Historically, nodes would only relay the first version of a transaction they saw. With the advent of RBF, a mechanism was introduced to let users flag that they were sending a transaction that could eventually be fee-bumped, i.e., replaced by a version with a higher fee. This served as a heads-up to nodes, letting them know that higher-fee versions of that transaction could be sent at a later time and that they should also be relayed. Probabilistically, the higher-fee version of the transaction will tend to be more attractive to miners and as such selected first. Once that happens and it gets included in a block, the lower-fee transaction will be dropped from the nodes’ mempools as it would be attempting a double-spend.
Bitcoin Core 24.0 introduces two updates to RBF functionality.
First, it now lets users configure their nodes so as to relay replaceable transactions without enforcing the RBF flag. This can be done through the new mempoolfullrbf option. It will be set to off by default, but those interested in enabling it can turn it on.
Second, RBF is now set as a standard in Bitcoin Core’s wallet. Transactions now opt-in to RBF by default and the -walletrbf startup option defaults to true. Users can opt-out of RBF by tweaking a given transaction in its building process or setting the -walletrbf startup option to false.
Descriptor Wallet Migration
Bitcoin Core 23.0 made descriptor wallets the standard. Descriptors facilitate the user’s life in backing up their wallet and later restoring that backup in a standard format.
Before descriptors existed, users had to know the derivation path of their wallet, which dictates how the wallet’s master key derives addresses to be used for receiving and sending bitcoin. Since wallets could have different derivation paths, it wasn’t enough for a backup to contain solely the seed phrases. Sometimes the user could be lucky and attempt to restore a backup with a wallet that leveraged the same derivation path, but given the low likelihood of that happening, entire websites dedicated to helping users figure out what derivation path to use for old and new wallets emerged.
The descriptor solves this problem by being descriptive about what derivation path the backed-up wallet uses, greatly improving user experience. The idea is that a descriptor wallet backup self-contains all the necessary information for it to be correctly restored by any software client (provided the client is descriptor-enabled).
Now, Bitcoin Core 24.0 introduces a new tool to migrate legacy wallets to a descriptor wallet format, enabling users to take advantage of this emerging standard to better safeguard their precious bitcoin. Though still experimental, a new RPC (migratewallet) has been introduced. This document provides more detail on its functionality.
The Bitcoin Core GUI has been known for not providing the same level of functionality that remote procedure calls (RPCs) and command line tools can achieve. Bitcoin 24.0 is taking some steps to change a bit of that.
Bitcoin Core’s newest version brings a new menu item on the GUI that lets users restore a wallet from backup, making it easier for non-technical folks to restore backups. Previously, this option existed only on the command line.
Another shortcoming the GUI had compared to the RPC interface was related to the Bitcoin Core client’s settings. The famous bitcoin.conf file is the holy grail of Bitcoin Core configuration, but again it was tweakable mainly through the command line. An option did exist to tweak settings in the GUI, but a warning made it clear that bitcoin.conf took precedence over the GUI in the event that both the file and the GUI attempted to set data for the same configuration. Therefore, while the GUI provided a simple option to change settings, the configuration file was still the most reliable way to go about customizing one’s Bitcoin Core client.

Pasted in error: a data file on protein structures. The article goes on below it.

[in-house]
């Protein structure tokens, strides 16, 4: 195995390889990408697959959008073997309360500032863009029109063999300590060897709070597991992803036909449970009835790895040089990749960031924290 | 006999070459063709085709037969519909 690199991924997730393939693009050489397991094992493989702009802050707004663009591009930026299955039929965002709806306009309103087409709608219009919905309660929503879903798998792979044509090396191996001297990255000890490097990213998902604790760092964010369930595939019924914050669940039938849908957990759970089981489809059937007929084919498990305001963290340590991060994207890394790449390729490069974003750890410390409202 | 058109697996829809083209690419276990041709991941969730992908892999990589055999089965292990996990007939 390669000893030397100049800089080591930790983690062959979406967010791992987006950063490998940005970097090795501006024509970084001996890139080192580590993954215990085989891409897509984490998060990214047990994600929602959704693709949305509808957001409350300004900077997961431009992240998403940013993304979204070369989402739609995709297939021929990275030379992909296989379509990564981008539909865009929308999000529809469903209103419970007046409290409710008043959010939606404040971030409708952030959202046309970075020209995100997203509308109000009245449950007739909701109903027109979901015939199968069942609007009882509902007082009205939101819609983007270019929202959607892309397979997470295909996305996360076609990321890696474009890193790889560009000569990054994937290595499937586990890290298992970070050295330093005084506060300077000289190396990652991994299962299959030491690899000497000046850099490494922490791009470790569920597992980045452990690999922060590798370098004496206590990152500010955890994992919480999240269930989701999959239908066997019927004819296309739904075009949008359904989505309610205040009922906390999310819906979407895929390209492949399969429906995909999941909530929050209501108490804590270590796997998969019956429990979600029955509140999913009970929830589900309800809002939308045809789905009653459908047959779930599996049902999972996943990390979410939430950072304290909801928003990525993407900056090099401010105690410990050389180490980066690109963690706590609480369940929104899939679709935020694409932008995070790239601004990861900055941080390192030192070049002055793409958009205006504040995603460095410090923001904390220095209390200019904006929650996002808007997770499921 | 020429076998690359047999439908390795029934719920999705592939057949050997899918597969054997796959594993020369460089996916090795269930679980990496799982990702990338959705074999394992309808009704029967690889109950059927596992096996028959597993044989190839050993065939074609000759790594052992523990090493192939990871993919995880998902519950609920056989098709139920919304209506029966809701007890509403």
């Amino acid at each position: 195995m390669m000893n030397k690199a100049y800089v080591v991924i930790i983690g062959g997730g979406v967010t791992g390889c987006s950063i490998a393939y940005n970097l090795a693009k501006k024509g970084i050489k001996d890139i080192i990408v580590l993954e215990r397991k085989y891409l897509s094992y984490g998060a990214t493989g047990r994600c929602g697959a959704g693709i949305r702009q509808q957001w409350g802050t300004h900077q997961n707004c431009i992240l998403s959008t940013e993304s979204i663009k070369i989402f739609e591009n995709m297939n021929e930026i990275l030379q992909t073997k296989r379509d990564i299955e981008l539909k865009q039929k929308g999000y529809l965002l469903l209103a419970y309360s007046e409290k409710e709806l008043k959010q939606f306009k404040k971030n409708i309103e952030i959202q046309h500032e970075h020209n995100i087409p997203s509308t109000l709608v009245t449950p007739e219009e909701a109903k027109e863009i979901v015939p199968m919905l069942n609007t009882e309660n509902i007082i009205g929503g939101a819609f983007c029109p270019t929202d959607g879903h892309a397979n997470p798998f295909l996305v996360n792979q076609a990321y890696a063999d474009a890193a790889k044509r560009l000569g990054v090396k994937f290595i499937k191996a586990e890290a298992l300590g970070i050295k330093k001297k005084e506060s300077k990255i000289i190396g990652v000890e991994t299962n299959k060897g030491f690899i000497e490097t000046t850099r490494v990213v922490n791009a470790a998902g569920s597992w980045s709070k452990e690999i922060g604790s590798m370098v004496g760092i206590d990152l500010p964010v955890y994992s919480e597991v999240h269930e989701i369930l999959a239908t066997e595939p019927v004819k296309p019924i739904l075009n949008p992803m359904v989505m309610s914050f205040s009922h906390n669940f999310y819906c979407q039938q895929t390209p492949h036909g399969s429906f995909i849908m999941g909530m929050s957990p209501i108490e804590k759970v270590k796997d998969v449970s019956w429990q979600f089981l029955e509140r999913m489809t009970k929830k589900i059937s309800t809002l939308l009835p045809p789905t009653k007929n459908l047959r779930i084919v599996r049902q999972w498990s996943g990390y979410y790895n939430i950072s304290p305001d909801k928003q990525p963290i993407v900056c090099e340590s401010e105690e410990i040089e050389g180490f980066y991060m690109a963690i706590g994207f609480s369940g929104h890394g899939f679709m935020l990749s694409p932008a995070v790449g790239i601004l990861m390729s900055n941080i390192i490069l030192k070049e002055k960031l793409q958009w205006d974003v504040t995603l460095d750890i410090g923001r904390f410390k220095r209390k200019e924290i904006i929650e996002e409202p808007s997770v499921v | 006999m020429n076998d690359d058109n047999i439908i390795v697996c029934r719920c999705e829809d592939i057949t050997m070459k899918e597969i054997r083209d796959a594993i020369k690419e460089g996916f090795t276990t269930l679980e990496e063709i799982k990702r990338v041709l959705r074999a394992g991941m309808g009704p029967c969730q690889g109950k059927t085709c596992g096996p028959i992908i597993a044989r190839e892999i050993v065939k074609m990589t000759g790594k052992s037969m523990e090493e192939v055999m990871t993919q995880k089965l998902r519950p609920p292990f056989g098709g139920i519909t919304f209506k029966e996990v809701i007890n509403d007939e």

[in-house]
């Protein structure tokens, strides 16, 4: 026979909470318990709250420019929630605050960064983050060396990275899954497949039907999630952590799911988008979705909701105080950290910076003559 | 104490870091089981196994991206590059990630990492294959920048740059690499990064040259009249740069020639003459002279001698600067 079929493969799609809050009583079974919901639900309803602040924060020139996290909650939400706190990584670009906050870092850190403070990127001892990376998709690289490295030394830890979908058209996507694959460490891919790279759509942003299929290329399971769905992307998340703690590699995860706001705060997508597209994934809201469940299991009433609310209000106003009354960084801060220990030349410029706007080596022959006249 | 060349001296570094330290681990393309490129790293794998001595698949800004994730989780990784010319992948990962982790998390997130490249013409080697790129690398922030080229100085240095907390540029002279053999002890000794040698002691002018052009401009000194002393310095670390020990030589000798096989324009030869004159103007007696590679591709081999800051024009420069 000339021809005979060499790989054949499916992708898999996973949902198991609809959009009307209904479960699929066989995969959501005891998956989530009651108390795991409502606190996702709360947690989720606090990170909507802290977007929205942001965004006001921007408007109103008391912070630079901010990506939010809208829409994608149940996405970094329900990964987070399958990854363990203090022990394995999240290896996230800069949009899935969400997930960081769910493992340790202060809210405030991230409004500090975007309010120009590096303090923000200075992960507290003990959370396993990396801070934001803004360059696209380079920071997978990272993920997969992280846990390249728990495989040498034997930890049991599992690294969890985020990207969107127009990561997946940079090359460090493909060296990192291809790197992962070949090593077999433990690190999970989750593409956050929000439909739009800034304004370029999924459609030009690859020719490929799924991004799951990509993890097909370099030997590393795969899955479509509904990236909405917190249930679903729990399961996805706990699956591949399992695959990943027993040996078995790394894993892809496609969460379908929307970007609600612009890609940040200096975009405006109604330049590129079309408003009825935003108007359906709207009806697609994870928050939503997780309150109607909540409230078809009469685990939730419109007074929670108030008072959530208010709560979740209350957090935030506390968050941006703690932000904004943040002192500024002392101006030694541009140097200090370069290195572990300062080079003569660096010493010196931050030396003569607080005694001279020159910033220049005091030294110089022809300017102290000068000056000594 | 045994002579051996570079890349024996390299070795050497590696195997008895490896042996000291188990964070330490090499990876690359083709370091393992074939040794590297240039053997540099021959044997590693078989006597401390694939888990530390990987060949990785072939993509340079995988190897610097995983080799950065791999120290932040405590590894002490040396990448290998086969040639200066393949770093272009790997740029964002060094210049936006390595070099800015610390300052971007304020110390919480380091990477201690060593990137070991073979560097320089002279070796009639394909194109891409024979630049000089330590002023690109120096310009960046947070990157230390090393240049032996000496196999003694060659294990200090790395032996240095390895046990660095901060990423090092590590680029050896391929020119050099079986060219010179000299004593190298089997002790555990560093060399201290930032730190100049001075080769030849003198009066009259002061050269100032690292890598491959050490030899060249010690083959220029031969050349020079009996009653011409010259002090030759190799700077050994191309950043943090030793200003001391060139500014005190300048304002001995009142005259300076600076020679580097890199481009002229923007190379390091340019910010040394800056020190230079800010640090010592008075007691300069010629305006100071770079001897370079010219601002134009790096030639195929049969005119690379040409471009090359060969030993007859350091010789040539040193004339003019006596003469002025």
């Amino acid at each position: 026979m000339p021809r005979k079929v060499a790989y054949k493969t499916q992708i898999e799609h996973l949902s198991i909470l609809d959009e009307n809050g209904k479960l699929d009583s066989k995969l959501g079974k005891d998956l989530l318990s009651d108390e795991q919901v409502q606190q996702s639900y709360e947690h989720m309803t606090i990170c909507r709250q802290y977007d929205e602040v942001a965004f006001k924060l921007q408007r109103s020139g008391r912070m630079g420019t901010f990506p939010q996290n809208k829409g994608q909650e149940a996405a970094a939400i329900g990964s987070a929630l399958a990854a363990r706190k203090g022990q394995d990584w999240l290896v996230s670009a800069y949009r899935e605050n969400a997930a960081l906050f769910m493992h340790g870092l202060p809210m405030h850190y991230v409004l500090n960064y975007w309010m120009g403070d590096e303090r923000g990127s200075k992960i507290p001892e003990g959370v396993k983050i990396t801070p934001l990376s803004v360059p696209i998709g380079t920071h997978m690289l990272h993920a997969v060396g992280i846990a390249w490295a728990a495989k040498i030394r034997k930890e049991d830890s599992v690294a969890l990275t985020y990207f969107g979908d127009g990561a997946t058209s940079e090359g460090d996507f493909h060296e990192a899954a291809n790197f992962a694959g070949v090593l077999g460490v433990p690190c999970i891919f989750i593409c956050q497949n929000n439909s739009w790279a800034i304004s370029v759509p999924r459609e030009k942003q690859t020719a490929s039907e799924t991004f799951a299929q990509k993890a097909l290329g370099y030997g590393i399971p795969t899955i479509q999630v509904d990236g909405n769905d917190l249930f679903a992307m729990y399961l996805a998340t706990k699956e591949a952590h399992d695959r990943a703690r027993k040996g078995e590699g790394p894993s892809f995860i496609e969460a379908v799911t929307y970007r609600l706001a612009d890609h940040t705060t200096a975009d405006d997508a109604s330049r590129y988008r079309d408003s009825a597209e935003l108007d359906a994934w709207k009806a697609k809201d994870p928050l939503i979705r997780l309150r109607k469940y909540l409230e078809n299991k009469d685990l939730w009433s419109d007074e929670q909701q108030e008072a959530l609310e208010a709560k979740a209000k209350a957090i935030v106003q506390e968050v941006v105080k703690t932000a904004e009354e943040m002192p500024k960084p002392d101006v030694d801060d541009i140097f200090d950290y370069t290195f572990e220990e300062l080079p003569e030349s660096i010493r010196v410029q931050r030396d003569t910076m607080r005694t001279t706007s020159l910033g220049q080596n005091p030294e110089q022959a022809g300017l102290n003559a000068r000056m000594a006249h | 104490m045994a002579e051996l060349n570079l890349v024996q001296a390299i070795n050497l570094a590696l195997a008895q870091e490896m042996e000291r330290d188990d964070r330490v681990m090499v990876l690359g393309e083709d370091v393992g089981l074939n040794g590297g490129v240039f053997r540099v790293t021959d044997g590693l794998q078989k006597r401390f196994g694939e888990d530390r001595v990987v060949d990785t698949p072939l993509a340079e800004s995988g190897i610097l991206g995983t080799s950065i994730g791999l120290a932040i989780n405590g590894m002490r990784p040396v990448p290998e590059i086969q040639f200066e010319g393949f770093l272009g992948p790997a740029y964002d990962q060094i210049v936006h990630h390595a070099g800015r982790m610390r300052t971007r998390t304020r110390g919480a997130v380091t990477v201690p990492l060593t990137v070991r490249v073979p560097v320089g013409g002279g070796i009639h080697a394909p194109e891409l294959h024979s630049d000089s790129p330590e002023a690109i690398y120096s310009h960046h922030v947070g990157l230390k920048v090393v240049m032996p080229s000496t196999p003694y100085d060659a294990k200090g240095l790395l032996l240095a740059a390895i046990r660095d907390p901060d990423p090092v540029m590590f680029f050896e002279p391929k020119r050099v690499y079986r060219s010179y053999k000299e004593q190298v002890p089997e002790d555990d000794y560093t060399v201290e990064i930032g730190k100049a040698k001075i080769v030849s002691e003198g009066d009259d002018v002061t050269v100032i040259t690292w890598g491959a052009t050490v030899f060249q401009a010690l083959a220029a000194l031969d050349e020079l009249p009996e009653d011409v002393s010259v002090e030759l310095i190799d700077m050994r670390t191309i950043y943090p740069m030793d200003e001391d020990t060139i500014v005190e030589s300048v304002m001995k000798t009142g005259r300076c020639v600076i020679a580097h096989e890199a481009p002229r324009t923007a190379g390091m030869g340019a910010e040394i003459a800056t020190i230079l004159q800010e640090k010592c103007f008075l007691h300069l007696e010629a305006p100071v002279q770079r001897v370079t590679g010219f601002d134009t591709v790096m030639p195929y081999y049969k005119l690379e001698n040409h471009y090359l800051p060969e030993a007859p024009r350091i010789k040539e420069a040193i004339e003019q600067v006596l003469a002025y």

Bitcoin Core 24.0 changes that. The new update unifies the GUI settings page with the bitcoin.conf file. Now, when a user opens up the client’s settings on the GUI, the settings shown are pulled from the configuration file. Similarly, configuration changes made in the GUI are now reflected in bitcoin.conf. (It is worth pointing out that the relationship there is indirect, because changes in the GUI are actually set to settings.json, a file that takes precedence over bitcoin.conf.)
Changes To P2P Communications
New Logic For Downloading Headers
Bitcoin Core 24.0 brings an update to the way peers in the network catch up to the tip of the chain, either because they’re booting for the first time or have spent a long time without connecting to the Bitcoin network.
Before this release, a new peer joining Bitcoin would start looking for peers from which to download block headers. The peer doesn’t download entire blocks at first because it is incentivized to check whether it is following the correct chain before downloading the blocks for that chain. Otherwise it risks downloading blocks for the wrong chain, thereby wasting resources.
While downloading the headers aids in saving time and resources, a resource exhaustion attack could still happen where a malicious actor spams the peer with millions of fake block headers. Since the client needs to download and save the headers on disk, a big enough amount of data could be able to cripple the peer’s hardware.
To mitigate this threat, Bitcoin Core introduced the concept of checkpoints years ago. Checkpoints determine which blocks must be present in a chain in order for it to be valid. However, this solution also represents an issue, as checkpoints could be abused to effectively roll back the longest chain. Such a possibility is not desirable in Bitcoin, so a different solution had to be devised. Enter this new update.
With Bitcoin Core 24.0, peers now download block headers twice. In the first run, headers are downloaded and discarded (not saved on disk) until a sufficient amount of work is found — which suggests the chain the peer has been following is valid. In that case, the peer then restarts the process, but now, in addition to downloading, the peer also saves the block headers on disk. By only saving headers to disk once the peer is certain they are part of a chain with significant proof of work, the peer avoids using up large amounts of storage in an eventual attack such as a resource exhaustion. This also removes the need for checkpoints and is arguably a more elegant solution since it doesn’t depend on human input to determine chain validity.
Thanks to Aaron van Wirdum for feedback.
For more details and other changes, see the Bitcoin Core 24.0 release notes. To download Bitcoin Core 24.0, navigate here. Details about Bitcoin Core 24.0 are also explained in audio in the Bitcoin, Explained podcast episode 65.